This is answered in the Galadriel and Celeborn material in Unfinished Tales; Appendix B, The Sindarin Princes of the Silvan Elves:
In Appendix B to The Lord of the Rings, in the headnote to the Tale of Years of the Second Age, it is said that "before the building of the Barad-dûr many of the Sindar passed eastward, and some established realms in the forests far away, where their people were mostly Silvan Elves. Thranduil, long in the north of Greenwood the Great, was one of these."
Thranduil is therefore one of, or at worst descended from, the Sindar Elves of Beleriand in the First Age, who never saw Valinor but who nonetheless did make the Great Journey and come to Beleriand before the Rising of the Sun.
His people, on the other hand, are predominately Silvan Elves (not Sindar) who were of a different, lesser people. The specific difference is also defined in the same source, this time Appendix A, The Silvan Elves and their Speech:
The Silvan Elves (Tawarwaith) were in origin Teleri, and so remoter kin of the Sindar, though even longer separated from them than the Teleri of Valinor. They were descended from those of the Teleri who, on the Great Journey, were daunted by the Misty Mountains and lingered in the Vale of Anduin, and so never reached Beleriand or the Sea.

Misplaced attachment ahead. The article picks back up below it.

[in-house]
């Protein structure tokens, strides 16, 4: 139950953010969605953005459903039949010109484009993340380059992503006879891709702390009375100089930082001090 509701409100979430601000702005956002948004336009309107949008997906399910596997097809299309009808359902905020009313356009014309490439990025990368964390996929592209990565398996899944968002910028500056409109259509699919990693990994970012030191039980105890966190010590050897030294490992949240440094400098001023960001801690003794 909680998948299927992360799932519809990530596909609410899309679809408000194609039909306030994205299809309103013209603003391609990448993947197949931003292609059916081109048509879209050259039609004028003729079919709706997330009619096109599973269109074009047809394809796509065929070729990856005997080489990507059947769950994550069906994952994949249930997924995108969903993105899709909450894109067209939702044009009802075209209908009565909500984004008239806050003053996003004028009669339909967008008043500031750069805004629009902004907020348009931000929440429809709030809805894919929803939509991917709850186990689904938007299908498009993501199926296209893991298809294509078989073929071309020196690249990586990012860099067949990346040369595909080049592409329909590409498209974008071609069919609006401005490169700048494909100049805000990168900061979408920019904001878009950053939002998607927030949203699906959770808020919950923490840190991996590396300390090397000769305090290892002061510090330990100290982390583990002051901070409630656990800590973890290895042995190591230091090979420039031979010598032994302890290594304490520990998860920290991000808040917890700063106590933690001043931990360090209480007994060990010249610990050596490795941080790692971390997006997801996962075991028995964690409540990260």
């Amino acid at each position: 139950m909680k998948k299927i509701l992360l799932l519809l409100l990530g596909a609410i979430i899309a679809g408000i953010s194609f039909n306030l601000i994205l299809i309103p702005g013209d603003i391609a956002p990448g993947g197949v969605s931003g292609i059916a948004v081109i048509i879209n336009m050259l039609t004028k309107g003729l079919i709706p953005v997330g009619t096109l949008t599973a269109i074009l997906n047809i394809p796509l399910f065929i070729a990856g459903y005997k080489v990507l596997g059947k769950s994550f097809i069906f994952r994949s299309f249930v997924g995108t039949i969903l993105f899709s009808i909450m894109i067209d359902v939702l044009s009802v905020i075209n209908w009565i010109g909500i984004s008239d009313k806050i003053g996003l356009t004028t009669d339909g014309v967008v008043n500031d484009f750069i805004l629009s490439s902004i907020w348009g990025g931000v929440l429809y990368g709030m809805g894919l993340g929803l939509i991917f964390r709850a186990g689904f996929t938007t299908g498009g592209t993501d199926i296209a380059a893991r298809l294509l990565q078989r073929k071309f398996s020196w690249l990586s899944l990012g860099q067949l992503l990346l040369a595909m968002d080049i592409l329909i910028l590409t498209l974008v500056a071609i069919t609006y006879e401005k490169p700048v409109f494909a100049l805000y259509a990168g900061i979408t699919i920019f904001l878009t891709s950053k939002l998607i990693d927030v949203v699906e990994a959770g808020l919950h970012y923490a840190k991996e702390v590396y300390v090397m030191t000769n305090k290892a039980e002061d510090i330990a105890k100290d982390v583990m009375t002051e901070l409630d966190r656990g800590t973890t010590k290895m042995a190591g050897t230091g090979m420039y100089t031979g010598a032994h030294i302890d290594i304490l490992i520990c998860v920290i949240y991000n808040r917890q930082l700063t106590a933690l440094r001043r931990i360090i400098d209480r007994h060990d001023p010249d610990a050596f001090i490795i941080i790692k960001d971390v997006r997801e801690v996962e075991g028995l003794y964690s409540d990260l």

Finally, the text of The Hobbit summarises all of this (but note that it dates to a time from before the full conceptions of the relationships between the different Elven peoples were fleshed out):
They differed from the High Elves of the West, and were more dangerous and less wise. For most of them (together with their scattered relations in the hills and mountains) were descended from the ancient tribes that never went to Faerie in the West. There the Light-elves and the Deep-elves and the Sea-elves went and lived for ages, and grew fairer and wiser and more learned, and invented their magic and their cunning craft, in the making of beautiful and marvellous things, before some came back into the Wide World. In the Wide World the Wood-elves lingered in the twilight of our Sun and Moon but loved best the stars; and they wandered in the great forests that grew tall in lands that are now lost.
So yes, Thranduil is more noble than his people, because he is descended from a different, more noble, Elven people.